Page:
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Beginner Pull-Up Progression

Generally, when a beginner cannot complete a single pull-up, the advice advanced lifters dispense is to ‘do what you can’ (i.e. do negatives, hangs, partials, etc.). I’m not saying this advice doesn’t work, but…

Why are the principles of progression different for pull-ups than they are for any other exercise? If this is truly the best way to progress towards doing full sets of pull-ups, why do beginners not use a similar progression for lifts such as the bench press? They could pick an arbitrary heavy weight that they cannot complete for one rep and use similar progression techniques (negatives, static holds, partials). Obviously, this is not the best way to progress in the bench press. But my question is why not, if the pull-up progresses using these techniques?

There are two possible explanations I can see:

Closed chain vs Open chain: Closed chain exercises generally use at least bodyweight, so they have a minimum load. But there are open chain versions of closed chain exercises that can substitute while the beginner is building strength (e.g. lat pulldown -> pull-up, bench press -> push-up, barbell row -> inverted row, leg press -> squat).

or

The total load of the movement is low enough that these progression techniques are more effective than traditional full ROM reps. But if this is the case, would the same not be true for lifters who have exceedingly weak movements in other areas (e.g. a lifter who benches less than the bar would do negatives, static holds, and partials)? For almost any other movement, the solution for exceedingly weak individuals is machines with very low load capabilities and not these more advanced techniques.

Thoughts?

[quote]Maglavar wrote:
Generally, when a beginner cannot complete a single pull-up, the advice advanced lifters dispense is to ‘do what you can’ (i.e. do negatives, hangs, partials, etc.). I’m not saying this advice doesn’t work, but…

Why are the principles of progression different for pull-ups than they are for any other exercise? If this is truly the best way to progress towards doing full sets of pull-ups, why do beginners not use a similar progression for lifts such as the bench press? They could pick an arbitrary heavy weight that they cannot complete for one rep and use similar progression techniques (negatives, static holds, partials). Obviously, this is not the best way to progress in the bench press. But my question is why not, if the pull-up progresses using these techniques?

There are two possible explanations I can see:

Closed chain vs Open chain: Closed chain exercises generally use at least bodyweight, so they have a minimum load. But there are open chain versions of closed chain exercises that can substitute while the beginner is building strength (e.g. lat pulldown -> pull-up, bench press -> push-up, barbell row -> inverted row, leg press -> squat).

or

The total load of the movement is low enough that these progression techniques are more effective than traditional full ROM reps. But if this is the case, would the same not be true for lifters who have exceedingly weak movements in other areas (e.g. a lifter who benches less than the bar would do negatives, static holds, and partials)? For almost any other movement, the solution for exceedingly weak individuals is machines with very low load capabilities and not these more advanced techniques.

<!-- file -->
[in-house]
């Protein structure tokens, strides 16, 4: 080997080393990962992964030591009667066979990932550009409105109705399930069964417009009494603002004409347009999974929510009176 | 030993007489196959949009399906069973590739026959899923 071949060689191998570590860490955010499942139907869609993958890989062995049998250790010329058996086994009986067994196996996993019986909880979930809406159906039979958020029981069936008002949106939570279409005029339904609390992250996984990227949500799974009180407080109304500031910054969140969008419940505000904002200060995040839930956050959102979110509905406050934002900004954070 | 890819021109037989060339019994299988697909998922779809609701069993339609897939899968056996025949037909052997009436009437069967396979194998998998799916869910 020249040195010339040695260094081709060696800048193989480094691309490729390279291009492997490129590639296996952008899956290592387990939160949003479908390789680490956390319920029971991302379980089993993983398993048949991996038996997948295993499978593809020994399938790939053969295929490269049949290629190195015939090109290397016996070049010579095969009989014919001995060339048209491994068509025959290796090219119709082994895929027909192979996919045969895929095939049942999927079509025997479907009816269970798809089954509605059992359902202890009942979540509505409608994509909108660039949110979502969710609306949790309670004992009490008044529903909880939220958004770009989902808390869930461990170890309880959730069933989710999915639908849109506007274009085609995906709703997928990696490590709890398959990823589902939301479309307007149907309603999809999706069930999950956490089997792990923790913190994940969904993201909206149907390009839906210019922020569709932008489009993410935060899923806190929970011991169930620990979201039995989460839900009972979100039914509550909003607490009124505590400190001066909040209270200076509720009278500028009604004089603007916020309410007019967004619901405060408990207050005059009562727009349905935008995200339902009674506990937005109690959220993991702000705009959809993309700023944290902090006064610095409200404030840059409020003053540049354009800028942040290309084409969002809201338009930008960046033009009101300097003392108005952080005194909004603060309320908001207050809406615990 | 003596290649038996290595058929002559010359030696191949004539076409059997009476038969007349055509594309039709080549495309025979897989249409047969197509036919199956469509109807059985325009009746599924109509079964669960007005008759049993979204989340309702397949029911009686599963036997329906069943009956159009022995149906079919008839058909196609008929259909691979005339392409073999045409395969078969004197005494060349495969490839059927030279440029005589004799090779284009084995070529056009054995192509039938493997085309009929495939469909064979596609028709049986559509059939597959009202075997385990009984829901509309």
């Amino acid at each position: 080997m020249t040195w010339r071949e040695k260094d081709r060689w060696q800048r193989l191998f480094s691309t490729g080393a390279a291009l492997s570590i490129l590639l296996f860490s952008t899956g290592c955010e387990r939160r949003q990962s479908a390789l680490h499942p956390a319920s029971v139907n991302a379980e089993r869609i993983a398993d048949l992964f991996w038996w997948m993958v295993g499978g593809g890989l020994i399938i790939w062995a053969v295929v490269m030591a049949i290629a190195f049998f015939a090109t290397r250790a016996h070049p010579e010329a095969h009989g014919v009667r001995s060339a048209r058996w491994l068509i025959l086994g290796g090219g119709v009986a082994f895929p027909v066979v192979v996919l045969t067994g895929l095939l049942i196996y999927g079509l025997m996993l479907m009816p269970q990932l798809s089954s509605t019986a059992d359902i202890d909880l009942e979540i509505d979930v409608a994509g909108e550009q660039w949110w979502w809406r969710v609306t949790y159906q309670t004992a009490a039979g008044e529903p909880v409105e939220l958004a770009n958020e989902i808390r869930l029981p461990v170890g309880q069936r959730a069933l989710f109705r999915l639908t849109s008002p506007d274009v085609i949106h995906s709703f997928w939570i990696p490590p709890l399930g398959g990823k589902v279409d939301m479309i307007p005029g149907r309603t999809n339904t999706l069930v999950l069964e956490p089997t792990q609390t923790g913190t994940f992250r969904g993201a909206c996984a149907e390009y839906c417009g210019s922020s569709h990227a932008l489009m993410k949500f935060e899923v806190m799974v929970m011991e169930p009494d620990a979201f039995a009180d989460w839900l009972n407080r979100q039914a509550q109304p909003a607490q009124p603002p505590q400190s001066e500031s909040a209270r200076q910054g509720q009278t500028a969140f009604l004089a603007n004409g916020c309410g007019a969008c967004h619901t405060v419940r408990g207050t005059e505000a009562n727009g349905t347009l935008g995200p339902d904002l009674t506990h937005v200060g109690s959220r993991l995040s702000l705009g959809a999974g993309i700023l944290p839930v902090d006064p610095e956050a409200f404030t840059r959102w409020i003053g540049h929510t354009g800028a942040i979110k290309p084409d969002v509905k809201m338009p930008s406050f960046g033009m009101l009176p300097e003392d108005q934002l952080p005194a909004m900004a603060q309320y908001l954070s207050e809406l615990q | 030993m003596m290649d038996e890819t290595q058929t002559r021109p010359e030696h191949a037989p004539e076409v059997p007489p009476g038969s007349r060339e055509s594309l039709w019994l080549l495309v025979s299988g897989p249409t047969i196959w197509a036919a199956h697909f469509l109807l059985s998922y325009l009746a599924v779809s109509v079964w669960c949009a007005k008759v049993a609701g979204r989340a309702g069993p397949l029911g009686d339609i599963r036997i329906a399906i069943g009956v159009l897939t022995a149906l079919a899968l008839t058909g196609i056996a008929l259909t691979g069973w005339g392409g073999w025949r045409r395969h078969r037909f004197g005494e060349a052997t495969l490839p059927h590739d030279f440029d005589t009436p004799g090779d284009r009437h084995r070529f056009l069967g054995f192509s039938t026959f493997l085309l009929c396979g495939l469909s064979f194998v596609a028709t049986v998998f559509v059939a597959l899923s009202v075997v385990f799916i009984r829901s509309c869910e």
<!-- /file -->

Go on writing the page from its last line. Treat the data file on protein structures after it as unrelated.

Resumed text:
Thoughts?[/quote]

Beginner principals are basically the same. JUST LIFT. Which is basically the same as do what you can do. If you do this for bench, curl or squat and you are a beginner regardless of what you do if you do it with intensity you will get stronger. The primary difference is push ups and pullups have a fixed starting resistance if you don’t use special tools like bands. or a $1000 assistance machine.

Other than that you can use a pull down machine but figuring out proper rep and set number will take much longer than letting your body adjust to the weight from the beginning.

Um. Because with a bench press, you can start with a much lower weight… 15lbs if you’re trying to bench something like an ezcurl bar, or 45 with an oly bar. Most people don’t start lifting with a bodyweight bench. But with pullups, your starting point is being able to lift your bodyweight. You have to find some way to work up to that.

One purely bodyweight-based pullup progression is described in the book Convict Conditioning. You start with horizontal pulls… lay on the ground, hands on a parallel bar/rake/broom, pull yourself up to the bar, feet still on the ground. If that’s too much, start with the bar higher and less horizontal, or bend your knees. Once you master that, you move up to a different variation, until eventually you’re doing one-arm pullups for reps.

Basically you’re still using progressive overload to train your back, using different percentages of bodyweight. Or, as you mentioned, you can use pulldowns in the same way.

Probably the biggest reason you don’t hear about people mentioning pulldowns to work on pullups is because a lot of people talking about pullups are bodyweight-only functional-strength guys. They don’t want to consider the option of actually using a machine to help them work up to a pullup since it feels like “cheating”.

Unreal.

This was originally posted in beginners. Not sure why it ended up here.

Because you can’t scale it down. I’m not repping body weight for bench yet, but that isn’t a barrier to benching, so I don’t have to sub stuff in.

For chins and pull ups I do (right now, negatives and inverted rows). Simply because I can’t take off 50 lbs of body weight by magic. You could deload the pull up by using assistance bands (and I’ve thought about it) but that’s expensive and involves even more equipment.

[quote]paulwhite959 wrote:
Because you can’t scale it down. I’m not repping body weight for bench yet, but that isn’t a barrier to benching, so I don’t have to sub stuff in.